This week marks the one-year anniversary of EA's The Sims FreePlay, and to celebrate the occasion, we caught up with producer Todd Hutchinson, who gave us some insight into the game's development and what players can expect next in an exclusive interview.
Can you give us some insight into how the Sims FreePlay has evolved over its first year on iOS?
With The Sims FreePlay, one of the main things our team has been focusing on is expanding and growing The Sims family. In recent updates, we've added the ability for fans to let their Sims get married, have babies, and watch babies grow into toddlers, and then pre-teens. Pre-teens can partake in age appropriate activities like going to school, as well as extracurricular activities fans can relate to like karate and ballet. We've added an array of new pets including cats, rabbits, and fish, plus hobbies like Fashion Designing, Fishing and Ghost Hunting. On top of all that, we've also added a ton of additional new content like clothes, hairstyles, furniture, & town map buildings.
Are there any gameplay features that didn't make the cut in the original Sims FreePlay release that you'd like to see implemented in the next year?
I think we actually managed to sneak in all the cutting room floor features over the last year. That being said, we've got some pretty awesome updates coming up that I think users will be excited to see, especially content we'll be unveiling in the first two updates of 2013.
Were there any major milestones that you witnessed among players over the past year that were particularly interesting or exciting?
From the game teams' perspective, the whole experience has been very exciting. In the past, we were used to traditional game development where teams typically worked on a game for about a year or so, released it and then shifted focus to the next project. The Sims FreePlay is one of the first games we've worked on where we had the opportunity to keep an ongoing conversation with our fans by providing a live service experience. This has been new territory and given us the opportunity to continue to improve one game for a year post launch which we've all really enjoyed.
While stressful at times, it has been really interesting developing fresh content and storylines, especially when we get to explore new ideas for a game that already provides the deepest Sims experience on mobile to date. It's really rewarding to be able to continue to engage with our dedicated fan base, as well as reach new consumers with each update.
With the development of The Sims FreePlay, how difficult was it to find a balance between a more traditional console/PC Sims experience and the social free-to-play experience of The Sims Social on Facebook?
This team has actually made three Sims titles for mobile prior to The Sims FreePlay (The Sims 3, The Sims 3 World Adventures, and The Sims 3 Ambitions). Our focus for The Sims FreePlay was really on how we could build upon our previous mobile experiences to offer something new and different. Once we decided to move to a real world time clock, everything just fell into place and made sense with the gameplay. We never made a point of comparing ourselves to The Sims on PC or The Sims Social on Facebook, we always knew that the real time element would make it feel like a very different game made for the mobile platform.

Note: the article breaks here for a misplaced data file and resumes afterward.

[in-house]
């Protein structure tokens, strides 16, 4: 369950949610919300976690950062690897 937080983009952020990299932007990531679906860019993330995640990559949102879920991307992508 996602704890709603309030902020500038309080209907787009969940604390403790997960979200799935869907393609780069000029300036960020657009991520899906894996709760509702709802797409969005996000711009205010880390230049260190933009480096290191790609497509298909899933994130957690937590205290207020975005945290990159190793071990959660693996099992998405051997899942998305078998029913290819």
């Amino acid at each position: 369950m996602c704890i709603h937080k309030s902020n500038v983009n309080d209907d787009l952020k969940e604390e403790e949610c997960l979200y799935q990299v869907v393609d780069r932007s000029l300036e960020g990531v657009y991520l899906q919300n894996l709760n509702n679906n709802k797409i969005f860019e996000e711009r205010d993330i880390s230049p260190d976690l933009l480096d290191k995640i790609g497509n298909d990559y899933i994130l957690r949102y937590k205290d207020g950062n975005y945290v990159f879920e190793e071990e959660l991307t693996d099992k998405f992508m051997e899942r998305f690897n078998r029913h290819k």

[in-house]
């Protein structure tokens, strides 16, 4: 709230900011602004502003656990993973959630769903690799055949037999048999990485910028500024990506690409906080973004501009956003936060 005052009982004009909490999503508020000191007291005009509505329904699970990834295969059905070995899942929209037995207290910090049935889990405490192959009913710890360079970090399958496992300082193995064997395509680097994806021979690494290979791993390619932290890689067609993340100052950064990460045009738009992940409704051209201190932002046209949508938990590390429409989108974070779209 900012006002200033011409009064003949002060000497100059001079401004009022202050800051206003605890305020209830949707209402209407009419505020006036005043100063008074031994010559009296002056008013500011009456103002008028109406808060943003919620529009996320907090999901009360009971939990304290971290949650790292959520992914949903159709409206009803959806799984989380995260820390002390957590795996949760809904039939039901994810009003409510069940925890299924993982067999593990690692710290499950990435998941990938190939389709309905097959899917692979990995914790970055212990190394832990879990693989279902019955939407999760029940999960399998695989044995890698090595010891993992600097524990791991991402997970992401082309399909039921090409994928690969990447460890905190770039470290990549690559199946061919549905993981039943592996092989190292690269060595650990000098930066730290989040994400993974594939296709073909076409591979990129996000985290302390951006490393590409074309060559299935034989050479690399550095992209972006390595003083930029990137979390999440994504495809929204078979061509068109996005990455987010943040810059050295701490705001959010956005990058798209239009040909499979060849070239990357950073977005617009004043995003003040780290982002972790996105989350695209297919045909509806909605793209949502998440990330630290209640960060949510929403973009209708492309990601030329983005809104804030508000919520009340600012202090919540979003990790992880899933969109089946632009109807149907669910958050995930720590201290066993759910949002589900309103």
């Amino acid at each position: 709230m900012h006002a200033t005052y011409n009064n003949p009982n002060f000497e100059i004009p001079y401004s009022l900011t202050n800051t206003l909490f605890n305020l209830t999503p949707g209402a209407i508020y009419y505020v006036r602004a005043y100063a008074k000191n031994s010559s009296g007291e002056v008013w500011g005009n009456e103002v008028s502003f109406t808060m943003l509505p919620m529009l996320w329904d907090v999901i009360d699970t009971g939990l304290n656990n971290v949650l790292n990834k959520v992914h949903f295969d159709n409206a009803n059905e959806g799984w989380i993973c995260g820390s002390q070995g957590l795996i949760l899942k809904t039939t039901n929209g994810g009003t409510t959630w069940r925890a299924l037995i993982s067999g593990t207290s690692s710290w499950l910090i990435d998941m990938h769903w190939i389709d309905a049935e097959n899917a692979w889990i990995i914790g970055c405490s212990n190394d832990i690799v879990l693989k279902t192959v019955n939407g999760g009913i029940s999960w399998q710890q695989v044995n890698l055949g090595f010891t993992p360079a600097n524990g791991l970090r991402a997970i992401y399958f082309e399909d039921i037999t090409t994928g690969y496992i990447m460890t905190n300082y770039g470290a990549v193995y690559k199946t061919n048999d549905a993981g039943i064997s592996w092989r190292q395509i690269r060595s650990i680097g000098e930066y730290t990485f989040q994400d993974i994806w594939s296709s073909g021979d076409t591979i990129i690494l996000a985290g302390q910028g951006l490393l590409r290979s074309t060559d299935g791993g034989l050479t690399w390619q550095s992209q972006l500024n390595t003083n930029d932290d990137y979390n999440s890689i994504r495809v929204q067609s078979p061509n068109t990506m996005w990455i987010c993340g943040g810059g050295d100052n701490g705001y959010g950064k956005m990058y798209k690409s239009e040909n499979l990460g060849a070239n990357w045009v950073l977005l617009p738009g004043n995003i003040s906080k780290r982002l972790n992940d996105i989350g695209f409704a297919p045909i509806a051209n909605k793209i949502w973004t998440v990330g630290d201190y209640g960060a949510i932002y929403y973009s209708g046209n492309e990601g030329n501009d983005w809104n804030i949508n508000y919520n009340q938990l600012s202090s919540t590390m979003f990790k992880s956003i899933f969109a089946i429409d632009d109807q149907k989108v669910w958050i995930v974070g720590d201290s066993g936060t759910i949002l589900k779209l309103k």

How did The Sims FreePlay team decide to focus on time-based tasks, rather than an energy system as in most other free-to-play games?
We did look at various energy systems, and we felt a time based system best fit the mobile consumer who tends to play in short bursts and sometimes while on the go. It was important to us that the free-to-play aspect did not hinder the user experience. When real time was first suggested, it was a bit of a light bulb moment. It made perfect sense for a game that is about simulating real life.
What were the major inspirations behind the development of The Sims FreePlay, as opposed to simply porting the Sims Social over to mobile (as an example)?
It really was just a case of the project evolving over time. When we started developing The Sims FreePlay and outlined our goals, we knew that we wanted to make an accessible and engaging Sims game for mobile that provided a more in depth experience than we have ever delivered before. The Sims FreePlay was initially conceptualized as an exclusive to iPad, because our previous Sims iOS games were never designed specifically with the iPad in mind. As the project progressed, we decided to make it a universal app, and eventually to make it free in order to allow as many fans to enjoy as possible.
Speaking of the Sims Social, will the two games ever truly connect in the future?
At this point, there are no plans to connect the two games. When developing The Sims FreePlay, we really worked to keep our team focused on releasing new content as quickly as possible in order to keep the user experience fresh and exciting especially for the long-time fans who have been playing the game since we launched a year ago.
Finally, could you give us a preview of things to come? What can players expect from the next year of The Sims FreePlay and beyond?
I can't really give away anything about specific updates, but to give you a taste of what's to come, we plan to expand on house customization, more hobbies, and we'll even let the pre-teens grow up. There is a lot of great content to come – the team still has a long list of features that we want to add to the game, as well as implement requests from our very passionate user base.
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